"I could never have learned what I did from a book or a lecture. I had to live the border—see it, touch it, feel the dry heat, experience the racial profiling – to really understand it. There were so many times this semester when words were unnecessary. We just had to look, at the wall, the military bases, etc." ~past participant
The Border Studies Program is based in the southern Arizona borderlands in Tucson, Arizona. This unique program is situated in a way that students are able to fully embrace and understand the complexities of this dynamic region.
Positioned at a crucial crossroads between the Global North and South, Tucson offers a unique perspective for both the fall and spring semester programs. The confluence of different communities, cultures, and bioregions makes this desert city and its surroundings an apt lens from which to focus on learning about both national and international shifts in intersecting issues affecting societies and the environment.
In Tucson, The University of Arizona, local popular education groups, and civil society organizations all contribute to the large number of scholars, activists, and academic programs that focus on migration, border issues, and sustainability. The city also counts strong, nationally and internationally recognized social movements responding to issues such as migrant deaths, borderlands militarization, human rights, and civil liberties.
The Border Patrol's Tucson sector is the top crossing point for undocumented immigrants. The Tucson sector is also the point along the border experiencing the most severe humanitarian crisis as hundreds of migrants perish every year in the harsh desert environment. While migrants passing through this sector come from all over Mexico and Central America, the highest percentages have been from Chiapas and Oaxaca, both of which the spring program visits.
Arizona has recently been referred to by some as the epicenter of the struggle for human rights in the United States. Located in the heart of this struggle in Tucson, the program allows students to experience this process from the inside out, exploring local policy, practice, and responses to the current human rights debate on the border.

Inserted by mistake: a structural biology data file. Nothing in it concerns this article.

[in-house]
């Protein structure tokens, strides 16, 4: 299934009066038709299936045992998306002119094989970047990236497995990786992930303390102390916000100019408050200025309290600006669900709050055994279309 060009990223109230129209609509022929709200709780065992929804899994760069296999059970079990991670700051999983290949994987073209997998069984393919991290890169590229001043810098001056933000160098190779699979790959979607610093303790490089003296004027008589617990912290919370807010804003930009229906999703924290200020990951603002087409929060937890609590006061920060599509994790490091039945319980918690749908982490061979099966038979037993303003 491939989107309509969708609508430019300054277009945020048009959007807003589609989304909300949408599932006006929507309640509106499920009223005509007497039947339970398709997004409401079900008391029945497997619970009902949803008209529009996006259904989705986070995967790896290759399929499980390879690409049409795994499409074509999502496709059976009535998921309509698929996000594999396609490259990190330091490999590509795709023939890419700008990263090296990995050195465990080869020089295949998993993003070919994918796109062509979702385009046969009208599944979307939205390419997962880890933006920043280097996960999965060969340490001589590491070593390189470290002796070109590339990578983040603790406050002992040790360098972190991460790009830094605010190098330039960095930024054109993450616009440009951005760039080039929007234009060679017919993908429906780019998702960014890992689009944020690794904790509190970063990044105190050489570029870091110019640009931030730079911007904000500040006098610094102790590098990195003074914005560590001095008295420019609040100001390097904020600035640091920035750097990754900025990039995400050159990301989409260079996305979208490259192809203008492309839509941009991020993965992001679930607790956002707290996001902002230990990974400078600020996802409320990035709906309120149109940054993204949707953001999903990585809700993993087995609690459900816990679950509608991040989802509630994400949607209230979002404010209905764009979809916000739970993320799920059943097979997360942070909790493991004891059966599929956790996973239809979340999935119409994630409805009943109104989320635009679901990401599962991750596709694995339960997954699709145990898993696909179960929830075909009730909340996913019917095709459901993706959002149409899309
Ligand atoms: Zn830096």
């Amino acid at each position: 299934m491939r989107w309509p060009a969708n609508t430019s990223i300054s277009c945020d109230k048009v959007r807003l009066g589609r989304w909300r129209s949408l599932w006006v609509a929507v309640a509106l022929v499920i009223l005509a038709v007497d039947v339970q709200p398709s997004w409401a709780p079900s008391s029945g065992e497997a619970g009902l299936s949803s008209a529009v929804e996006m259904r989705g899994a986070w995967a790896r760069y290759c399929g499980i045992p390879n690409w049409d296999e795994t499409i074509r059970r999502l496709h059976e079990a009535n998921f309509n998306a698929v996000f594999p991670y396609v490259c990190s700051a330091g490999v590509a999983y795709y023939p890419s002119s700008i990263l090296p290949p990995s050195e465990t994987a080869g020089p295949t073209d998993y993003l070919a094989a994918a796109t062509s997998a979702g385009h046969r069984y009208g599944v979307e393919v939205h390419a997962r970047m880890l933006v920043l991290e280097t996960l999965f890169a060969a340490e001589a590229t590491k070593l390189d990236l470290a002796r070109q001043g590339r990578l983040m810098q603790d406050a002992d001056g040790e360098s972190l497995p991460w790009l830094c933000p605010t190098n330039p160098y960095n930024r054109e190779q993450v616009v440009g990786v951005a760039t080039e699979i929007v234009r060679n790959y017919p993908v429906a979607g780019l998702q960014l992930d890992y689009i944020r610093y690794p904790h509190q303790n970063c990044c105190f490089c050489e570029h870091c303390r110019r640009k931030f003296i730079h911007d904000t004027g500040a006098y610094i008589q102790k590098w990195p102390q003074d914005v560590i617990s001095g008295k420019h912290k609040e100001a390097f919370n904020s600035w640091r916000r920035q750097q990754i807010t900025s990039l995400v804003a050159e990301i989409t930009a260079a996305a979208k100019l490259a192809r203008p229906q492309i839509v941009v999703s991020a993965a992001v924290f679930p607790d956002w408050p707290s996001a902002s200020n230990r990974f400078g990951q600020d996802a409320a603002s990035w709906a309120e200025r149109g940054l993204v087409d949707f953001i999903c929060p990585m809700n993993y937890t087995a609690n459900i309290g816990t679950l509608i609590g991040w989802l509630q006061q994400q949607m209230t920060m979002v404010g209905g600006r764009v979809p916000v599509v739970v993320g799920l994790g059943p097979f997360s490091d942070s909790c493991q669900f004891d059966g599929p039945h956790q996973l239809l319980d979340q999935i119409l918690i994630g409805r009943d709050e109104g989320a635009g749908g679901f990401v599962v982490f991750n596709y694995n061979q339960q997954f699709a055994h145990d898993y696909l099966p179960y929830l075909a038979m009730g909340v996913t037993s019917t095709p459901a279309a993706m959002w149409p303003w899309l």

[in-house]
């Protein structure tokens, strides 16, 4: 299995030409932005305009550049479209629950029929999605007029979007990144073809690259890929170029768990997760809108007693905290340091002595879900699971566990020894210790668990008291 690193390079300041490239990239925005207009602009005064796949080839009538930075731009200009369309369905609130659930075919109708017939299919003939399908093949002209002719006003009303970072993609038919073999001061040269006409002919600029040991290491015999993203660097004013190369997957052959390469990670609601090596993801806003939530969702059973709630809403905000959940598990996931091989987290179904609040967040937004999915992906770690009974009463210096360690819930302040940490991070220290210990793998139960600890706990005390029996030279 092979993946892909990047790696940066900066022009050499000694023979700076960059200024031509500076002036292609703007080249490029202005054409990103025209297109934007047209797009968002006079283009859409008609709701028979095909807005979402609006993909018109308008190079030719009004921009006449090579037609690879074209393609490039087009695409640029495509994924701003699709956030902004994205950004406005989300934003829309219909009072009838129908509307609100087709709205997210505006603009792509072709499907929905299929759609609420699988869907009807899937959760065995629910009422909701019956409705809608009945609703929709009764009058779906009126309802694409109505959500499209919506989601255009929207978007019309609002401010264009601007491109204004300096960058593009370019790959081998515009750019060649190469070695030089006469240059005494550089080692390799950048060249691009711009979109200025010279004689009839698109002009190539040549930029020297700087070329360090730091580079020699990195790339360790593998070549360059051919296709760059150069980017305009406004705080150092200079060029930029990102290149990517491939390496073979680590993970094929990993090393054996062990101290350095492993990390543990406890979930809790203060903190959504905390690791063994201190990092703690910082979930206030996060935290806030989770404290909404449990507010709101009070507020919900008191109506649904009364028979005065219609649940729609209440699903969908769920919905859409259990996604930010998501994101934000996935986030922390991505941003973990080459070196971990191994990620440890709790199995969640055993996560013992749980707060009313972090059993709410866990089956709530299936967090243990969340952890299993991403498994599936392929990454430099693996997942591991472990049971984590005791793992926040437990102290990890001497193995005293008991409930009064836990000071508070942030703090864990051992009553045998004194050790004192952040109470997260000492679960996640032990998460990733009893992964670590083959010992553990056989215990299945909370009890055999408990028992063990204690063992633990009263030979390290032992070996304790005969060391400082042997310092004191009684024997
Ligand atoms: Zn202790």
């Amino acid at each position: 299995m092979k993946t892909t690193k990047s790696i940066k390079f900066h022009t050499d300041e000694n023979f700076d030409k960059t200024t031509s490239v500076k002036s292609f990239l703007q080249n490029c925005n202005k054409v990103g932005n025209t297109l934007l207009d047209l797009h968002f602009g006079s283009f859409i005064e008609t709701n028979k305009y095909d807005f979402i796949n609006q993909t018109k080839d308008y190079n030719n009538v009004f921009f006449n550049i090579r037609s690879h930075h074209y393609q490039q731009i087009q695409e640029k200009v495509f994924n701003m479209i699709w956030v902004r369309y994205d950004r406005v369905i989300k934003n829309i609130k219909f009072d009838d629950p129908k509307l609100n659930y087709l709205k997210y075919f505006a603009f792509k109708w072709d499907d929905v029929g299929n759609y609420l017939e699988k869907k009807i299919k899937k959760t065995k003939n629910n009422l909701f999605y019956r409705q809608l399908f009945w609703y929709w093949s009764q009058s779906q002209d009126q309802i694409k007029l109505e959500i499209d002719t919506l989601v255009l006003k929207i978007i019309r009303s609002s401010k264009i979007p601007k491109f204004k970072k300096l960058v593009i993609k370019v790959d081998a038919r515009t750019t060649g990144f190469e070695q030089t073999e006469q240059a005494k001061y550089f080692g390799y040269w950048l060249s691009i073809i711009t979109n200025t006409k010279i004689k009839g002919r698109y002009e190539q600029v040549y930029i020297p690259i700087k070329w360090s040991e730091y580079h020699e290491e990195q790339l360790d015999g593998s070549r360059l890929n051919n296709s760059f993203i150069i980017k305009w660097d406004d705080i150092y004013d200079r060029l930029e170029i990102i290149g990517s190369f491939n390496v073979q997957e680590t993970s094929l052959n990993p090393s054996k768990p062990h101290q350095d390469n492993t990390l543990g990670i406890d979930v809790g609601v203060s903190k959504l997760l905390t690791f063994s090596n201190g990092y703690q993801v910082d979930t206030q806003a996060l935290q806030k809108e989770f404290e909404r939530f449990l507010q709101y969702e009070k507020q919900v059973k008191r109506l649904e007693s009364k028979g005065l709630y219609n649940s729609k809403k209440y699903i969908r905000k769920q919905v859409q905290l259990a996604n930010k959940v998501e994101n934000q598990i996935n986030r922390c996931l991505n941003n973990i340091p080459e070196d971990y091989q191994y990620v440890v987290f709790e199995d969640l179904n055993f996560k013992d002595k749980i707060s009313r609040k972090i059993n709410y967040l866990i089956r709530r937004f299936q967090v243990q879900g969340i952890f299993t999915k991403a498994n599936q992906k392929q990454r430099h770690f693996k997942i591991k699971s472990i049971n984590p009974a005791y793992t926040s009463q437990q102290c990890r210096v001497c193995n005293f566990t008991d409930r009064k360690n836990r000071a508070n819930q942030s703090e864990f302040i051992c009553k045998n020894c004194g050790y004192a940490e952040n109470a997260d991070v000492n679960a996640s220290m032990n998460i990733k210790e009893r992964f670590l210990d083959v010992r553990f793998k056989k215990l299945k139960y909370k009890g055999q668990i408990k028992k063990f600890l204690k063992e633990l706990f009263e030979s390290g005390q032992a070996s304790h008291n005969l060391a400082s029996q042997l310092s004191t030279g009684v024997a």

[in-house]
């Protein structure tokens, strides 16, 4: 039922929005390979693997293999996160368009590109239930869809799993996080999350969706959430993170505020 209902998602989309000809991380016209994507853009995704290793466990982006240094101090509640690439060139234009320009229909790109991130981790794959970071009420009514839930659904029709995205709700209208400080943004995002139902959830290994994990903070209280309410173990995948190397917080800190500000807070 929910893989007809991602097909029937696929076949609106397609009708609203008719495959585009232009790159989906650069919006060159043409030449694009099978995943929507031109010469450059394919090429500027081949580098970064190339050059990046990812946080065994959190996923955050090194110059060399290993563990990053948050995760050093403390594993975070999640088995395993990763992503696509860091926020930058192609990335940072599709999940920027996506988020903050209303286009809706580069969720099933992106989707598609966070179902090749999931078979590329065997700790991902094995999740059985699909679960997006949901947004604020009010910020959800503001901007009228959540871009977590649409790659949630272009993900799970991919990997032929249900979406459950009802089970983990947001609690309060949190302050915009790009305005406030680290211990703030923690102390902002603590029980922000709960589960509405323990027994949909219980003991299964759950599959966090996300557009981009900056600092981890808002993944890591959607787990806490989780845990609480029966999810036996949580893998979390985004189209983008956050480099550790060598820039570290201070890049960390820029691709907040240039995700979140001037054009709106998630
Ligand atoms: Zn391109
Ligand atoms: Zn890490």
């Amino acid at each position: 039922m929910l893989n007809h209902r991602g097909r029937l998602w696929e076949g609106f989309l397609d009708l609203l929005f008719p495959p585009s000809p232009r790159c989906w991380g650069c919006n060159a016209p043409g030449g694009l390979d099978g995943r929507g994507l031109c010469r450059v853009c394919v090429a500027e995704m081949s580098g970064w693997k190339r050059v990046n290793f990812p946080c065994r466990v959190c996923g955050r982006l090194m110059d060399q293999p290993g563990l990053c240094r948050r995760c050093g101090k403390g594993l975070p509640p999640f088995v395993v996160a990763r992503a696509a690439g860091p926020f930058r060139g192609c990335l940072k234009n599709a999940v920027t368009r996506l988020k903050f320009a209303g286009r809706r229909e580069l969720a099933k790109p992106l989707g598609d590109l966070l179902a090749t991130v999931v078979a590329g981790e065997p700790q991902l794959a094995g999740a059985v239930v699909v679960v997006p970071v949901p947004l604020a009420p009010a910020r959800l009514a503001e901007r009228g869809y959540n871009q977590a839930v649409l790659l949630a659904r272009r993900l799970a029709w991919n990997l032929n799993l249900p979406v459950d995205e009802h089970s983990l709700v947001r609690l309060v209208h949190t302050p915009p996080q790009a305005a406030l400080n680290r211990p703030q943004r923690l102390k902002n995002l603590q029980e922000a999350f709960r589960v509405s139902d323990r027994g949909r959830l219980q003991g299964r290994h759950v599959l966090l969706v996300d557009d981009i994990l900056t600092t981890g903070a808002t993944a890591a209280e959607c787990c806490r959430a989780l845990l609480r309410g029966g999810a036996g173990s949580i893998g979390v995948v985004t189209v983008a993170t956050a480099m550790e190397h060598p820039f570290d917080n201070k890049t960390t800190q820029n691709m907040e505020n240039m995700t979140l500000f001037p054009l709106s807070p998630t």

Tuscon and the Sonoran desert are also appropriate places from which to embark on a deeper examination of issues of sustainability. This bioregion ranges from high altitude sky island mountain ranges that serve as way points for migrating species to the extremely biodiverse Sea of Cortez. A metropolitan area of near one million residents in the middle of the desert, Tucson has many environmental organizations working on both sides of the border to protect the binational ecosystem and to seek sustainable living models in these arid lands.
The fall program is open to sophomores, juniors, and seniors of all academic majors and backgrounds. One year of college level Spanish (or equivalent) is required to participate in the fall.
The spring program is open to juniors and seniors only. Two years of college level Spanish (or equivalent) are required for the spring program.
Students from all colleges and universities are eligible to apply. Please review specific policies at your university related to program approval and participation. The Border Studies program is more than willing to work with students from any institution to assist with their participation with the program.
Students may earn 18 semester credits (or equivalent) for successful completion of the program. All students must be full time participants.
Riley Merline is The Border Studies Program Resident Director. Riley along with other Tucson-based Border Studies Program Staff coordinate all aspects of the program throughout the semester and work closely with the students. Riley also teaches the core seminar courses for both semester programs. BSP staff members and local experts teach additional program courses for each semester.
The Border Studies Program takes place every fall and spring semester. Each semester program runs for 15-weeks and includes a break.
The spring semester runs from mid-January to early May.
The fall semester runs from mid-August to late November.
For relevant application deadlines and other important program dates see How to Apply.
Program fees cover academic costs, room and board, and required program excursions as well as transfer of credits and grades. A non-refundable deposit of $350.00 will be due upon acceptance. Students at member colleges of the Great Lakes Colleges Association, Inc. (GLCA, Inc.) remain eligible for their college's financial aid program and should consult the Financial Aid Office on their campuses.
Students are responsible for the cost of transportation to and from the program site, books and materials, independent travel, and personal expenses.
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"My learning experience was packed and stressful. It was also hugely satisfying and enlightening. I’m ready for anything now." ~Program Participant